Living in Kawauchi, “Town of the Atomic Bomb” [1-5]

Part 1: Since that fateful day
Article 5: Relating A-bomb experiences

by Yuichi Ishii, Staff Writer

Never forget the lives parents led: Handing down the town’s history

On the night of July 9, nine men assembled at Jogyoji Temple, located in the Kawauchi area of Asaminami Ward. The men are members of the steering committee of an association for the war-bereaved of the Kawauchi Volunteer Fighting Corps, which was composed of residents of the former town of Kawauchi. They gathered to make arrangements for a joint memorial ceremony that is held on August 6 each year in front of the Monument for the Volunteer Army Corps, which stands in Hiroshima Peace Memorial Park in downtown Hiroshima.

It has been 68 years since some 200 people from the town lost their lives in the A-bomb attack while demolishing buildings to create a fire lane in the Nakajima-shinmachi area (now part of Nakajima-cho in Naka Ward), located about ten kilometers to the south of Kawauchi. Many of the townspeople who lost breadwinners in their families, and had to endure hardships through the postwar period, have now passed away. One member of the steering committee, Hiroshi Dobara, 77, expressed a feeling of frustration, saying, “How will we hand down the things we experienced?”

The other eight members also shared such views as “Memories of the past are fading because of a generational change” and “Can children of this era really understand the hardships of that time?”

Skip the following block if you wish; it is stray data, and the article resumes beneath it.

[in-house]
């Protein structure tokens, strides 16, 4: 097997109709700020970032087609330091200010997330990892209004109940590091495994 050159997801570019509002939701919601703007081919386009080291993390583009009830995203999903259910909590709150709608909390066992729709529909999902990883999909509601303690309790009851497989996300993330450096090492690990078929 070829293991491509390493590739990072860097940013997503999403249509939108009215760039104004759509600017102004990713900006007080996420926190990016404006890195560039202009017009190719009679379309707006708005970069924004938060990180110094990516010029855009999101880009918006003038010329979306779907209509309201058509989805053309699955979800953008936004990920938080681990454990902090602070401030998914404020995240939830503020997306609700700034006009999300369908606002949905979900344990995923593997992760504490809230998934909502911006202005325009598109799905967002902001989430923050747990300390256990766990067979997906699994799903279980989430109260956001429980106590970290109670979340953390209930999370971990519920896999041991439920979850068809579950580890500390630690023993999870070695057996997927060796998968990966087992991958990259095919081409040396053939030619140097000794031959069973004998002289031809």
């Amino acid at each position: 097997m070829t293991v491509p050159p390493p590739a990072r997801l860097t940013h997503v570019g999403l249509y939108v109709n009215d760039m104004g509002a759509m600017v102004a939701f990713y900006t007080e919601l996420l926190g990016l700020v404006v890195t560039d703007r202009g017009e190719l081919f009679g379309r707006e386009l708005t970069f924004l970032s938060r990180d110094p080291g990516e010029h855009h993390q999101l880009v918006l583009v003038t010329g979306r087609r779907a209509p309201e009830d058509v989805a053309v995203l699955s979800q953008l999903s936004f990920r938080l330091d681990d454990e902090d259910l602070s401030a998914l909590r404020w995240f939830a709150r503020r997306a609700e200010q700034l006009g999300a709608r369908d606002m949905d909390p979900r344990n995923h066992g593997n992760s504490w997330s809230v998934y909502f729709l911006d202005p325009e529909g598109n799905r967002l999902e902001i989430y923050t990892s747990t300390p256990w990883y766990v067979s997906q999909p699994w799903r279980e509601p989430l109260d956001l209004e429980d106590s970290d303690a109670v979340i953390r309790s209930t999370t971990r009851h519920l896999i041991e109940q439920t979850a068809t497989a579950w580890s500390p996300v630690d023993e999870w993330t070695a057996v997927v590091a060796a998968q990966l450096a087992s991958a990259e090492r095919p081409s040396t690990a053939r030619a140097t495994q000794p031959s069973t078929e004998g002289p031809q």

Hiroshi Dobara’s father Tatsunobu was exposed to the atomic bomb in Fujimi-cho (now part of Naka Ward), roughly one kilometer southeast of the hypocenter. He was hauling lumber from the demolished buildings.

Hiroshi, then 9, saw the bomb’s flash. He was being treated for pleurisy at a hospital in the Yokogawa area (in today’s Nishi Ward), about 1.5 kilometers to the north of the hypocenter. The hospital was destroyed by the blast, and Hiroshi became trapped under the wreckage of the building, but he was not seriously injured.

Two weeks later, his father died at home at the age of 43. His last words were: “Hiroshi, I’m depending on you.”

With his father’s death, Hiroshi, his mother Shinayo, and two sisters, 3 and just 9 months at the time, were now on their own. Their tiny 0.1 hectare farmland could not support the family so his mother worked on tatami mats at home and labored as a day worker at construction sites in connection with the city’s reconstruction.

Wanting to make his mother’s life easier, Hiroshi entered the Mitsubishi Heavy Industry’s school for training technical specialists after he completed junior high school. He then got a job at a factory in Gion-cho (now part of Asaminami Ward), working for the company Hiroshima Precision Machine Manufacturing. After he got married, he continued to live with his mother. He recalls how she shared the stories of her hard times with his son and daughter. His mother finally passed away in 2007 at the age of 96.

When Hiroshi returned home after the meeting, his granddaughter Ayano greeted him. Ayano is a third-year student at Jonan Junior High School. That same day, the students at her school made origami paper cranes, which will be offered at the monument by student representatives on August 6.

“I heard it was a very hard time,” Ayano said. “I don’t think I could bear it.” Hiroshi was particularly pleased when Ayano told him that she wanted to learn more about her great-grandmother.

An important decision was made at the meeting at Jogyoji Temple. It was decided that materials will be compiled about the A-bomb victims from the Volunteer Fighting Corps and the history of the town. “The atomic bomb took away fathers from the town and caused the mothers awful hardships,” Hiroshi said. “The history of Kawauchi must never be forgotten.”

(This article concludes part 1 of this series.)

(Originally published on July 11, 2013)